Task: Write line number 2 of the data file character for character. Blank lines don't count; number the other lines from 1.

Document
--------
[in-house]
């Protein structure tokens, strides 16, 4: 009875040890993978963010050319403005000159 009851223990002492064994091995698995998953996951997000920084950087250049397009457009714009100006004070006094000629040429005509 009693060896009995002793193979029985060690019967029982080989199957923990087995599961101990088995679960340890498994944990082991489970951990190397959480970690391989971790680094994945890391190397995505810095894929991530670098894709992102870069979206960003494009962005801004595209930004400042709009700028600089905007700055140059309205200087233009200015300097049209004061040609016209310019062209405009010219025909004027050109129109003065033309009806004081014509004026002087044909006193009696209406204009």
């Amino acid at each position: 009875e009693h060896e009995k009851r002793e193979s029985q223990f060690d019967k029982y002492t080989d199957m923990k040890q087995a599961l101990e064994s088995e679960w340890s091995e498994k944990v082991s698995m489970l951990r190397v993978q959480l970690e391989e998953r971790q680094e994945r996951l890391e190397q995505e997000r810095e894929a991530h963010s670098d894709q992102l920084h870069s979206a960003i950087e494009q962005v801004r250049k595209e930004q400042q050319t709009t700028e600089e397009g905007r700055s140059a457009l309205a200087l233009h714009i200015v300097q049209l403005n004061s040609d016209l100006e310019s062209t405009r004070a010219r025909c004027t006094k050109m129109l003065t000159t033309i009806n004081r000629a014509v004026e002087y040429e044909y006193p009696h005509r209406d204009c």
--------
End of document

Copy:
């Protein structure tokens, strides 16, 4: 009875040890993978963010050319403005000159 009851223990002492064994091995698995998953996951997000920084950087250049397009457009714009100006004070006094000629040429005509 009693060896009995002793193979029985060690019967029982080989199957923990087995599961101990088995679960340890498994944990082991489970951990190397959480970690391989971790680094994945890391190397995505810095894929991530670098894709992102870069979206960003494009962005801004595209930004400042709009700028600089905007700055140059309205200087233009200015300097049209004061040609016209310019062209405009010219025909004027050109129109003065033309009806004081014509004026002087044909006193009696209406204009």